52 Dialogues in the Communal Kitchen


YEAR: 1991



The artist

1992, Collection FRAC Bretagne, Rennes


Marseille, Ateliers Municipaux D’Artistes 
52 Entretiens Dans la cuisine Communautaire, 20 Dec 1991 — 25 Jan 1992

Rennes, La Criée, Halle D’Art Contemporain 
52 Entretiens Dans la Cuisine Communautaire, 4 Jul 1992 — 26 Sep 1992


At the base of the installation were 52 photographs done in my studio in Moscow by Georgi Kizevalter. These are black-and-white photos of paintings and objects taken without special ‘reproduction’ lighting. A few of them are still in the same place they occupied in the studio; others have been dragged out of their corners into the light, and I am keeping them so that they will stand up and not be tossed around during the shooting. When I started to examine this series of photographs far away from my Moscow home (I was living during that first visit to the West in Paris at Yuri Kuper’s, my old Moscow friend), I was doused by a sudden wave of recollections, not about the paintings themselves, but about what happened to find itself in the photograph on the side: the semi-darkness and dirt of the studio, the wooden crates along the walls, the old floor and dark ceiling that hadn’t been whitewashed … About that world that ‘washed’ over us all, about that atmosphere of Moscow life surrounding us. Yuri and I decided to compose 52 dialogues, the same number as photographs. Each evening we would sit down at the microphone, I would place another photograph on the table and we would reminisce about what had been connected in our past lives with this or that theme present in the painting, what associations it evoked for us …

The installation that was made based on these dialogues and photographs looked like this: I requested that 52 identical vertical crates be made resembling low ‘altars.’ In the upper part, in a shallow niche, I arranged a photograph that was lit by a weak bulb. Directly above this niche, similar to a lectern, was a small slanted shelf holding the text (2-3 pages) of the dialogue about each photograph. In the large open space provided for this installation in both Marseille and Rennes, these cratesaltars stood along all four walls equidistant to one another, together forming a closed circle. In the middle of this ‘ring,’ in the center of the hall, I placed a long table on which were lying a few books-catalogs published specially for this installation – an edition of these 52 dialogues. What resulted was a unique kind of reading room of a library, but a library where people are submerged into the past. The lighting in the hall was muffled, and the viewer could freely wander around in this world of recollections: either moving from one shining ‘altar’ to another reading and peering inside the crate, or sitting down at the table and (with the light coming from three bulbs hanging low from the ceiling) read or page through everything, only here it was all gathered into a single book. In any case, he found himself encircled in a unique shimmering ring of space composed of a multitude of shining windows surrounding him.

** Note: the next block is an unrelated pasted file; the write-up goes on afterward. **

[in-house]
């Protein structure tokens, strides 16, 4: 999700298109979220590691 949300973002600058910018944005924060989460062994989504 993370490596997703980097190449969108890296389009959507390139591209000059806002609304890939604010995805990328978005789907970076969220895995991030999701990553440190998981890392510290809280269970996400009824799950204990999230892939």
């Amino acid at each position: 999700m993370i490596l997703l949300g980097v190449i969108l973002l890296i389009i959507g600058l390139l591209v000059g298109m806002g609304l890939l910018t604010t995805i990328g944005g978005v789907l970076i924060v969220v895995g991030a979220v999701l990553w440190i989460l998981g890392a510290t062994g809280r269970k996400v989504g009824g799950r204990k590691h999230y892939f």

Foreword to the book 52 Dialogues in the Communal Kitchen

These dialogues between Ilya Kabakov and Yuri Kuper took place not at all in a communal kitchen, but in a large, bright room; and not in a communal apartment, but in a clean, spacious studio. And not in Moscow, but in Paris. But all the rest of it is absolutely true, devoid of any inventions of the imagination whatsoever. Both artists were close friends for many years, their studios in Moscow in the 1970’s were right next to each other – and at that time they used to meet daily. For many years they would eat lunch every day in the cafe ‘Russian Tea’ on Kirov Street, where the waitresses and the name would change constantly: ‘Russian Tea,’ ‘Cutlets,’ ‘Russian Baranki,’ ‘Minute’ … But the crazy cloakroom man with the long black beard who was distinguished by an amazing talent didn’t go anywhere: he would toss the hats, caps, and headgear at the customers as they approached with such precision that they would land right on their heads …

The main thing that united them at the time, the thing that compelled them to understand one another with only half a word or no words at all, was that thick and stationary syrup, the atmosphere of that life in which they were immersed and which dictated to them the subjects of their paintings, and the material from which the paintings were made.

And of course, the concentrate of this atmosphere was for both of them the communal apartment in which a significant portion of their lives had transpired, and the center of any communal apartment was the communal kitchen. Therefore, when they had the idea in Paris in 1989 to discuss the paintings done in Moscow and what was connected with them, it wasn’t difficult for either of them to take off and fly away in their imaginations to those places and circumstances that are not destined either to disappear or to change.



installations - !.jpg
1991Megan BartonComment